frandroid: "The Tentacle goes where?" in front of Buffy and Willow looking at a computer monitor (tentacle)
(Lots of my blog writing happens in Friends' journals, often in locked entries... I'll repost some of it here. I don't intend on linking to or revealing which journal the discussion comes from unless the person subsequently provides permission...)
(The conversation was about whether zoos and aquaria serve an educational purpose, and how these institutions don't actually provide much "education", captions or specific information about their captivesthe animals on display)

That makes some sense for art, because you don't go see art to be educated, not in an academic way, per se. It's another game...

If the intent of vivaria is to educate, well, that doesn't happen in a vacuum now, does it? I don't know of many business schools where they just park you in front of a stock ticker and say "well, we don't want to direct their learning about the stock market..." A large part of education happens with words.

I think people go to museums and vivaria to learn a little bit, or at least they tell that to themselves. But education, learning is work, and most people don't go to these places to work, they go there to be entertained, even if it's somewhat educational entertainment, just like watch National Geographic shows about African wildlife are a lot more about entertainment than education.

And yet. Having grown up at the edge of suburbia and the countryside, having spent my youth sport fishing (!) in various provincial parks and roaming around the patch of forest we own, I think there's something fundamental about being in contact with nature, and vivaria is one place where it happens, because you don't actually see many animal species when walking around in a forest, it's mostly about the flora. I just think that most zoos are not set to encourage that kind of phenomenological learning experience, keeping animals behind bars, separating them from the crowd. I many cases it's necessary, but not always, not most of the time.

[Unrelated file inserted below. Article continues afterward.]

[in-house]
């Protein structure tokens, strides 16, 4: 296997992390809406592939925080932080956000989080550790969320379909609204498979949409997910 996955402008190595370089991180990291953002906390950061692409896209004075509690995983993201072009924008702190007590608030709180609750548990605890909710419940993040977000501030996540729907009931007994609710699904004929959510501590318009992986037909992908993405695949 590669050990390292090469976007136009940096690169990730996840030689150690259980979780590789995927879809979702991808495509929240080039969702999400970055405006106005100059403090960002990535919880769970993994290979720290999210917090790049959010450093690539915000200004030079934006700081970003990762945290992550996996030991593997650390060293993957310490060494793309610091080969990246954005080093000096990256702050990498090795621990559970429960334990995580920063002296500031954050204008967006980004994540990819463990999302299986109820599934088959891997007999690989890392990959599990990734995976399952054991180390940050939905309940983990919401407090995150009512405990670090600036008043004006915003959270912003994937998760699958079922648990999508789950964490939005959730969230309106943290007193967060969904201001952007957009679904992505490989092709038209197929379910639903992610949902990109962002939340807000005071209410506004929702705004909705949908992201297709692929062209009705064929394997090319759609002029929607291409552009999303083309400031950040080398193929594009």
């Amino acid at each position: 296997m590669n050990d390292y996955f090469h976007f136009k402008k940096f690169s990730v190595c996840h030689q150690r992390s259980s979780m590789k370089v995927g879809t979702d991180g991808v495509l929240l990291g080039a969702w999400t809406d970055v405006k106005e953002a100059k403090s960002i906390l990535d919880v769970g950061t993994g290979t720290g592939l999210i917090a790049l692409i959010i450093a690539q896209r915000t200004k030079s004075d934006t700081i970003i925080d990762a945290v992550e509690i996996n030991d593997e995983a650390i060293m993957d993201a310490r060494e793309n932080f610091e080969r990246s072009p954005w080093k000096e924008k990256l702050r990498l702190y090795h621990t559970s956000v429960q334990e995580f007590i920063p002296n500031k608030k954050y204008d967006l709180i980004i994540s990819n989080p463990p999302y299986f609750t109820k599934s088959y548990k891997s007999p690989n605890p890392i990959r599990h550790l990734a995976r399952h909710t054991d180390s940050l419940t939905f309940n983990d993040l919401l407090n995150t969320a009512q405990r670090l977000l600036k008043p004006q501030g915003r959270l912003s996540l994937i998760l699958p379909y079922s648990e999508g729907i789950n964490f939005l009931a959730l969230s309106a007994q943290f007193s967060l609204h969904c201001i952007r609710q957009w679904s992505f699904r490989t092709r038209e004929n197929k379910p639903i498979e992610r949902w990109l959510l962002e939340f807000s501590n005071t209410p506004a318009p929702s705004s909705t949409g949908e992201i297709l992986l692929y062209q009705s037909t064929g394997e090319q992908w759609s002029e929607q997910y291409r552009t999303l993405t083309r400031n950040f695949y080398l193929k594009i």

The Montréal Biodôme is one cool vivaria; they have 4 "ecosystems" which you walk through on a ramp. It's a lot less like a zoo; in some places the ramp is also walled (3 to 4 feet high) or flies over the display, to keep the animals away (in the tropical exhibit, in particular, where they have a small croc or alligator), but it's a lot more immersive than your traditional zoo. In Saint-Félicien, a few hours north of Québec City, they have a wilderness park where the visitors get in a cage and are driven through the park, where large animals roam "free". So zoos could do a better job, than they are doing most of the time, for sure.

A friend of mine, the meat-eating animal-rights lover, thinks zoos should be banned. As a veg*n with an ambivalent relationship to the concept of animal "rights", having grown up somewhat close to nature, I disagree... I still think we should be shaken out of our urban, sanitized experiences to be reminded of where we came from and who are our brethren. I think vivaria can fulfil part of that purpose.


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April 2019

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